An op-ed column in last Thursday's (Jan. 8) New York Times by Columbia professor of Arab studies Rashid Khalidi, while fairly unremarkable in its boilerplate condemnation of Israel's military operation in Gaza, ended dramatically with a citation of the following statement allegedly made in 2002 by former IDF chief of staff Moshe Yaalon:
"The Palestinians must be made to understand in the deepest recesses of their consciousness that they are a defeated people."
Pretty strong imagery, bringing to mind an Israeli boot planted firmly on the neck of a prostrate Palestinian. But a simple Google search immediately made it clear the quote is not just inaccurate but turns the meaning of Yaalon's actual words upside down, and so the Monitor's alter ego wrote about the matter on Commentary magazine's Contentions blog. (Meanwhile, the trusty folks at CAMERA had also been on the case and are demanding a correction or clarification from the Times.)
The bogus version of the quote (which Khalidi did not originate but which he used in his 2005 book Resurrecting Empire) has been circulating on the web since at least early 2003, cited ad nauseam by Arab news services, neo-Nazi websites and leftist bloggers, though never with a hyperlink to the actual article where it supposedly appeared - an August 2002 interview in the Israeli daily Haaretz.
Here is what Yaalon actually said when asked, "Do you have a definition of victory? Is it clear to you what Israel's goal in this war is?":
I defined it from the beginning of the confrontation: the very deep internalization by the Palestinians that terrorism and violence will not defeat us, will not make us fold. If that deep internalization does not exist at the end of the confrontation, we will have a strategic problem with an existential threat to Israel. If that [lesson] is not burned into the Palestinian and Arab consciousness, there will be no end to their demands of us .
He later elaborated:
The facts that are being determined in this confrontation - in terms of what will be burned into the Palestinian consciousness - are fateful. If we end the confrontation in a way that makes it clear to every Palestinian that terrorism does not lead to agreements, that will improve our strategic position. On the other hand, if their feeling at the end of the confrontation is that they can defeat us by means of terrorism, our situation will become more and more difficult .
Tellingly, the same week Haaretz ran the interview with Yaalon, the Israeli newspaper Yediot Aharanot published the transcript of a speech Yaalon had just given to a conference of rabbis in Jerusalem. Its blunt tone drew criticism from leftists, but the sentiments expressed dovetailed with what Yaalon told Haaretz: "It is imperative that we win this conflict in such a way that the Palestinian side will burn into its consciousness that there is no chance of achieving goals by means of terror."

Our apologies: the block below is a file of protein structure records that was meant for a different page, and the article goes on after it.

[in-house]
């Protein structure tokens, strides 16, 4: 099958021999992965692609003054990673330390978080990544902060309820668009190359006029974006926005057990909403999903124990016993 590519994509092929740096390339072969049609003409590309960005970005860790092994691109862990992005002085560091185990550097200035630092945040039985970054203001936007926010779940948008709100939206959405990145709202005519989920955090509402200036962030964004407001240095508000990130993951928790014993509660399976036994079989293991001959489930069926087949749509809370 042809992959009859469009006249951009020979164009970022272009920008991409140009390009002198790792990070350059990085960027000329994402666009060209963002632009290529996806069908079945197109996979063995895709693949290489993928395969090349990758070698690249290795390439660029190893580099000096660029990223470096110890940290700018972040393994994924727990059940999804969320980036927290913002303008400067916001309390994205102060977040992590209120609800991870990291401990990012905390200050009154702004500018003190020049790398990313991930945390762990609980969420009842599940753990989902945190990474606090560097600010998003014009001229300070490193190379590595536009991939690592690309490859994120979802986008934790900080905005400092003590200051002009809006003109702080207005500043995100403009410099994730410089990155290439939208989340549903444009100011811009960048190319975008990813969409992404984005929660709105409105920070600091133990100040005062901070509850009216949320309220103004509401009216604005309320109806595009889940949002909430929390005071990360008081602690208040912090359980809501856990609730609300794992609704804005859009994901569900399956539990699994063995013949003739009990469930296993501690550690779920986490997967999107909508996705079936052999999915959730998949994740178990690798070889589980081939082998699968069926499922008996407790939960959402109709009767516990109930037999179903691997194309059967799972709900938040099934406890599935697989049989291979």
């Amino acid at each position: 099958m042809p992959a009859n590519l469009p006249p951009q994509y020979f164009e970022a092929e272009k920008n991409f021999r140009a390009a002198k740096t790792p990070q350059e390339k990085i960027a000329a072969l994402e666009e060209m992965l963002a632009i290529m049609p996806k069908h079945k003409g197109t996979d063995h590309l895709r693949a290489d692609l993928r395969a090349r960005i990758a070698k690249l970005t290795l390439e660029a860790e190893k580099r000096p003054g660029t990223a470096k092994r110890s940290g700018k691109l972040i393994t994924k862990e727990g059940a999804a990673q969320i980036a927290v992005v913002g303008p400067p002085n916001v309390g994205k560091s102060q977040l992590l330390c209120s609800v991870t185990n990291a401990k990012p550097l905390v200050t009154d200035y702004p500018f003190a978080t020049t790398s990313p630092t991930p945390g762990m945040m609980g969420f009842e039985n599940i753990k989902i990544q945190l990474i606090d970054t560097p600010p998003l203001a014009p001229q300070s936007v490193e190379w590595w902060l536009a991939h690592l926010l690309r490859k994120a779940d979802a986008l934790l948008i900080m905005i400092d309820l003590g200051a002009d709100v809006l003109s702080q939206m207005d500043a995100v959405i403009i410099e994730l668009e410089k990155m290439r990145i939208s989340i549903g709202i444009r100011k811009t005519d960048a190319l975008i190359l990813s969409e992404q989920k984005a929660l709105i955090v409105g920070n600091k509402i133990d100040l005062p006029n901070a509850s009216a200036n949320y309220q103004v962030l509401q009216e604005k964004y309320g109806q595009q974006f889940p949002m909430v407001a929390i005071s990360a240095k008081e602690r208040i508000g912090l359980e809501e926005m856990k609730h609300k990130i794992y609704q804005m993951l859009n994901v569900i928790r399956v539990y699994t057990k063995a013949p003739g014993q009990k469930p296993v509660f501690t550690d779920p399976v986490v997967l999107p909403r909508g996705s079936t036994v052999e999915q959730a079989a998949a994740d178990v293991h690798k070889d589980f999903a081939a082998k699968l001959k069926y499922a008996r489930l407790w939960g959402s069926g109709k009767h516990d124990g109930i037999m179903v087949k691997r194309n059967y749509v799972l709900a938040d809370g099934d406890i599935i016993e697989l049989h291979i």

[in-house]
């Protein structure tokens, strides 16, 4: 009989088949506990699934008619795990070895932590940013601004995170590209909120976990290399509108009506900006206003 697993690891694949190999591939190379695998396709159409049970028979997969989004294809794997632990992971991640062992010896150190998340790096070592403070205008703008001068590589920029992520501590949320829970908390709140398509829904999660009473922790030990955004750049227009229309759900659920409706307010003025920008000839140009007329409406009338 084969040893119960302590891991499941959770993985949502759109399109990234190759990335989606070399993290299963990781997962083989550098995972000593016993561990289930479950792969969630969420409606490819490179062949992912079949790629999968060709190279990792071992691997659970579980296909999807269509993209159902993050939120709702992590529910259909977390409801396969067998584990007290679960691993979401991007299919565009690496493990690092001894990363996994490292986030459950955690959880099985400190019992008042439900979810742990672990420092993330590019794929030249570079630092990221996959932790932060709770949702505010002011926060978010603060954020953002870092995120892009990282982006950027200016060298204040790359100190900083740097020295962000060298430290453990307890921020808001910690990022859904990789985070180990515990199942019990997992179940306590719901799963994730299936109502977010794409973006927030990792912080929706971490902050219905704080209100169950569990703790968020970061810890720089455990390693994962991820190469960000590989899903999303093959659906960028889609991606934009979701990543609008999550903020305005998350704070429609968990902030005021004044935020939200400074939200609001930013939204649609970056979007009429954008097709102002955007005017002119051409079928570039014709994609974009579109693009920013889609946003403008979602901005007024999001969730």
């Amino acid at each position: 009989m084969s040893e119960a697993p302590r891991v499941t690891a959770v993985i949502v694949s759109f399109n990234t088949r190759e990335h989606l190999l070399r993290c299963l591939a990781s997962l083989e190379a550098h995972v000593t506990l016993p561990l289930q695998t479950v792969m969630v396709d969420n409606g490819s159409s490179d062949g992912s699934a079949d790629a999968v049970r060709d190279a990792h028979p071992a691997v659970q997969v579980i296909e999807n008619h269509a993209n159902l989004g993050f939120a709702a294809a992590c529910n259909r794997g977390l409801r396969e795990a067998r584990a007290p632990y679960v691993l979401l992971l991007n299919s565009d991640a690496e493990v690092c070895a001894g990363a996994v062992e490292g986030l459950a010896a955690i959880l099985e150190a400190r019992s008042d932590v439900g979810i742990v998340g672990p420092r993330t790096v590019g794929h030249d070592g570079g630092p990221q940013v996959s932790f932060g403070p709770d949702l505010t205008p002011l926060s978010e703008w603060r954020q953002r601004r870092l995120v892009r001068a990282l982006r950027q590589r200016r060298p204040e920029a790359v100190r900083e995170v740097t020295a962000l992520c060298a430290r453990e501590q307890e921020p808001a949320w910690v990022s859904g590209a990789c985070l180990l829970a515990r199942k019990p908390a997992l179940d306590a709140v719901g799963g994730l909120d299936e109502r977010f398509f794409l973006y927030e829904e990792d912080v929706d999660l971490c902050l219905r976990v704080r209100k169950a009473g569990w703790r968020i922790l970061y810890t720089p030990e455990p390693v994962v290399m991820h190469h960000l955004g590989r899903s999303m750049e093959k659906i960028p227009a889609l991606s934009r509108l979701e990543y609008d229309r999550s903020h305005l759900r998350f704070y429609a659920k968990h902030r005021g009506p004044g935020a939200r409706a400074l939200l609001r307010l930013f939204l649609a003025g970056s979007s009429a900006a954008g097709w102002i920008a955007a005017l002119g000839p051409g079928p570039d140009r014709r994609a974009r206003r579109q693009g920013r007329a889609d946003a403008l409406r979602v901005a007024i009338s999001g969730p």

It's clear, then, that in both his speech to the rabbis and his interview with Haaretz, Yaalon - far from saying the Palestinians had to be "made to understand in the deepest recesses of their consciousness that they are a defeated people" - was stating that the Palestinians had to understand that Israel would not be defeated by violence and terror.
Further indication that Yaalon did not make the remark attributed to him by Khalidi and others is that two days after publication of the Haaretz interview, Israeli über-leftist Uri Avnery wrote a column in Maariv detailing everything he found offensive in Yaalon's responses. There was no reference to any statement by Yaalon about making the Palestinians understand that "they are a defeated people."
It's hard to say with any degree of certainty who first circulated the egregious misquote, though one of the earliest and most oft-cited sources is Henry Siegman, formerly a Jewish organizational official and for years now one of Israel's fiercest critics in the American Jewish community. Siegman has used the misquote in a number of columns over the past six years, though not always consistently.
What is fairly certain is that this is yet one more example of an insensitive or incendiary comment falsely attributed to Israeli officials (one of the most notorious is the statement Ariel Sharon is supposed to have made regarding Israel's control of Congress) and given eternal life among in cyberspace for the comfort and edification of Israel's enemies.